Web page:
Posted by:wrengroup | Posted on: October 25th, 2014 | 0 CommentsOn a lovely autumn morning, 30 people, a small baby and a dog gathered in Bush Wood for a fungus walk led by Tricia Moxey. Although Tricia warned that there was a possibility that there would be few fungi, she need not have worried. In fact, there was a group of Grey Fairy Bonnets right by where we had gathered! After that the group threw itself into fungi-finding with great gusto. With Tricia's advice and identification tips we were treated to a wide range of species - more than 20 in all. These included Red-cracking Boletus, more Grey and White Fairy Bonnets growing on the ground, and Turkey Tail brackets and clusters of orange Hairy Curtain Crust on rotting wood. Delicate Fan fungi were found on smaller twigs. We also saw such beauties as Amethyst Deceiver, Verdigris Agaric and Stalked Puffball. The walk ended at the northern end of Wanstead Flats with the magical sight of a group of Fly Agarics. Thanks to Tricia's informative talk, I think we all came away with a much better understanding of the importance of fungi for the natural environment. This value to the whole ecosystem highlights the dangers of the industrial-scale harvesting of wild fungi that is now taking place in parts of Epping Forest - and which must be stopped. Sharon Payne, 25/10/2014
Posted by:wrengroup | Posted on: October 25th, 2014 | 0 CommentsJordan Thomas who is an Epping forest Keeper brought along his collection of deer antlers and skulls to show us. We were surprised how heavy they were! There were antlers from British deer such as red deer, roe deer and fallow deer , though the only kind of deer we might see near here in Bush Wood is the little Muntjac, which is the size of a dog. Then we went out to look for tracks and signs nearby and we followed some interesting trails in the long grass, until we found a fox den and a mouse’s nest, and some very smelly mystery poos which we thought might be mink
Posted by:wrengroup | Posted on: October 23rd, 2014 | 0 CommentsAs of 22nd October, the species list for the 5th October bio-blitz in Wanstead Park stands at 148, excluding plants and lichens. Probably the most popular activity on the day was the pond-dipping, organised by Derek McEwan. Derek almost had to be dragged away from the east end of Perch Pond, where he set up base, such was his enthusiasm for discovering what was in the waters of that lake. Derek's species summary makes fascinating reading. Summarising, he found:
- 3 species of freshwater leech (subclass Hirudinea).
- 1 species of horsehair worm (phylum Nematomorpha).
- 12 species of molluscs, including a variety of freshwater snails and mussels.
- 2 species of crustaceans, the most dramatic of which was a large American Signal Crayfish.
- 1 species of true fly (order Diptera).
- 9 species of water bugs, the most common being Greater Water-Boatman, and with four species of Lesser Water-Boatman.
- 6 species of water beetle, including the fascinating Screech Beetle (Hygrobia hermanni), which let out an audible squeak when touched.
- 6 dragonfly and damselfly species, including the larvae of Common Blue Damselfly and Red-eyed Damselfly; there was also a very late flying Black-tailed Skimmer.
- 2 fish species, Perch and Roach.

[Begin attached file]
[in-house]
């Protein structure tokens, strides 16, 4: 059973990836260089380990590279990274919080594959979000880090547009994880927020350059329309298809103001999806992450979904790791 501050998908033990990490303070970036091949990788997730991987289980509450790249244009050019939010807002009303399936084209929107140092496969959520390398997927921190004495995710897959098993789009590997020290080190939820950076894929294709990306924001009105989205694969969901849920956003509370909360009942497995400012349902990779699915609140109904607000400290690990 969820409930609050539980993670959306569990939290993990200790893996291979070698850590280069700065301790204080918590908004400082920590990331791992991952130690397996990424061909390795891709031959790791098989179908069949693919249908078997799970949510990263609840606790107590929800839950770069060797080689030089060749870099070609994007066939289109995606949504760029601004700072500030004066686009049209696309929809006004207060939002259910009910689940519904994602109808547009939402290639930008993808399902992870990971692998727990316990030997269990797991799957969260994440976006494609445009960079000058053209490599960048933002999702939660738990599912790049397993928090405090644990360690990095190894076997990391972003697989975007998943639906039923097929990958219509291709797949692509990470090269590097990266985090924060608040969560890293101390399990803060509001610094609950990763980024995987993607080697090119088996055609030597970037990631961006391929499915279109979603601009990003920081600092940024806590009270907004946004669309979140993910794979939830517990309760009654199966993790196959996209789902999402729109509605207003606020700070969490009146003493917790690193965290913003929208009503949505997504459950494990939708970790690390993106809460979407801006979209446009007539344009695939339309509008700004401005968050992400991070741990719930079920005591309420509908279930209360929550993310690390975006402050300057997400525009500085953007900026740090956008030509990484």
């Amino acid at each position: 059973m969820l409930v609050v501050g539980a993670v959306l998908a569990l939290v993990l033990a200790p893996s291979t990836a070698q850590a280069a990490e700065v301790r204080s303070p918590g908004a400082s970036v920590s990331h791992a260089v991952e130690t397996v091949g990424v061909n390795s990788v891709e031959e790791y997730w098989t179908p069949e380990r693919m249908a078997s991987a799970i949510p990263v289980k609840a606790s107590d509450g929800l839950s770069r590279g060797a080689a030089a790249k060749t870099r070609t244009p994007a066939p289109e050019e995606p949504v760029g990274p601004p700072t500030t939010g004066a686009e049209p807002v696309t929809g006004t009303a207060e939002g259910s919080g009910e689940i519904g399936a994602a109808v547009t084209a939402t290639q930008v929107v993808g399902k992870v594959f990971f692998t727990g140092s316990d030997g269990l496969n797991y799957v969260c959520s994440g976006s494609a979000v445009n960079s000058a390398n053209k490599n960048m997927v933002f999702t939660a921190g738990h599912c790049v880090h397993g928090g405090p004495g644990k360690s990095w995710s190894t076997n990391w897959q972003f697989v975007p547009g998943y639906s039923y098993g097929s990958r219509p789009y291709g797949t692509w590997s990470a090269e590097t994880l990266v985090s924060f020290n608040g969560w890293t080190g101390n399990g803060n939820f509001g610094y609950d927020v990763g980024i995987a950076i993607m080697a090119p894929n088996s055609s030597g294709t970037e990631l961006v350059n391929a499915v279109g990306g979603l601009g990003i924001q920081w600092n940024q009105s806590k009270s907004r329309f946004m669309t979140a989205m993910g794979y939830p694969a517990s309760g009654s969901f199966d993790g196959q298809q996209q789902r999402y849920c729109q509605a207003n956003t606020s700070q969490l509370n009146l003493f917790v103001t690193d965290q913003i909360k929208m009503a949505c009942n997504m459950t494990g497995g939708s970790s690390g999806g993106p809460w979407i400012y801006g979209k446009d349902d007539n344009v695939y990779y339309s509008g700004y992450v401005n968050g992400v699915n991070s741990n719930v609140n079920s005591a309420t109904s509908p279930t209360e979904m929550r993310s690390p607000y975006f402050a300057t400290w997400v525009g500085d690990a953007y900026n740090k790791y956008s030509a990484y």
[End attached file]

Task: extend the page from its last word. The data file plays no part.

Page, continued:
Posted by:wrengroup | Posted on: October 13th, 2014 | 0 CommentsEvery autumn it happens. But it's still exciting when it does – the gradual filling out of Wanstead Park's lakes with wintering wildfowl. Last year the clear winners were Gadwall, whose numbers peaked at more than 300 around the turn of the year, in the process establishing Wanstead Park as one of the key sites in London for the species. This year this unobtrusive dabbling duck seems to be at it again, with numbers logged on the WeBS waterbird count on Sunday 12th October reaching 101. It will be interesting to see how many more arrive in the next two months. Even more unobtrusive are Common Teal, which often tuck themselves away under overhanging vegetation in quieter parts of the Ornamental Water. WeBS counters found seven birds on Sunday but this species - another dabbling duck - is notoriously difficult to count accurately in Wanstead Park and I would not be surprised if there were already more there. A pleasant surprise was the presence of five Wigeon, two on the Basin and three on Heronry. This is a scarce duck away from the coast or the Thames. Odd birds sometimes turn up in very cold weather, so to have such a number in mild conditions is something of an event. Many of our Pochard seem to have moved on, and my suspicious is that the September peak (74 birds) involved local breeders rather than an influx from continental Europe. Numbers of Mallard and Tufted Duck haven't yet started to increase noticeably. Other birds of interest included five Great Crested Grebes on the Basin, single Kingfishers seen on Heronry and near the Cedar of Lebanon, a good count of six Grey Herons, two Grey Wagtails and a Little Egret. The figures: Wanstead Park: 15 Mute Swan, 31 Canada Goose, 2 Greylag Goose, 78 Mallard, 5 Wigeon, 7 Common Teal, 10 Shoveler, 33 Tufted Duck, 21 Pochard, 4 Cormorant, 6 Grey Heron, 1 Little Egret, 136 Coot, 40 Moorhen, 5 Great Crested Grebe, 1 Little Grebe, 64 Black-headed Gull, 1 Herring Gull Hollow Pond: 7 Mute Swan, 94 Canada Goose, 2 Greylag Goose, 2 Egyptian Goose, 30 Mallard, 3 Shoveler, 17 Pochard, 16 Tufted Duck, 1 Grey Heron, 2 Great Crested Grebe, 48 Coot, 10 Moorhen, 68 Black-headed Gull, 2 Herring Gull. Thanks to David Giddings and Andrew Spencer for their able assistance to do the count, and to Nick Croft and Ralph Potter for additional records. We now have a regular counter at Hollow Pond, Whipps Cross: welcome to the team, Anne-Marie White! Tim Harris 13/10/2014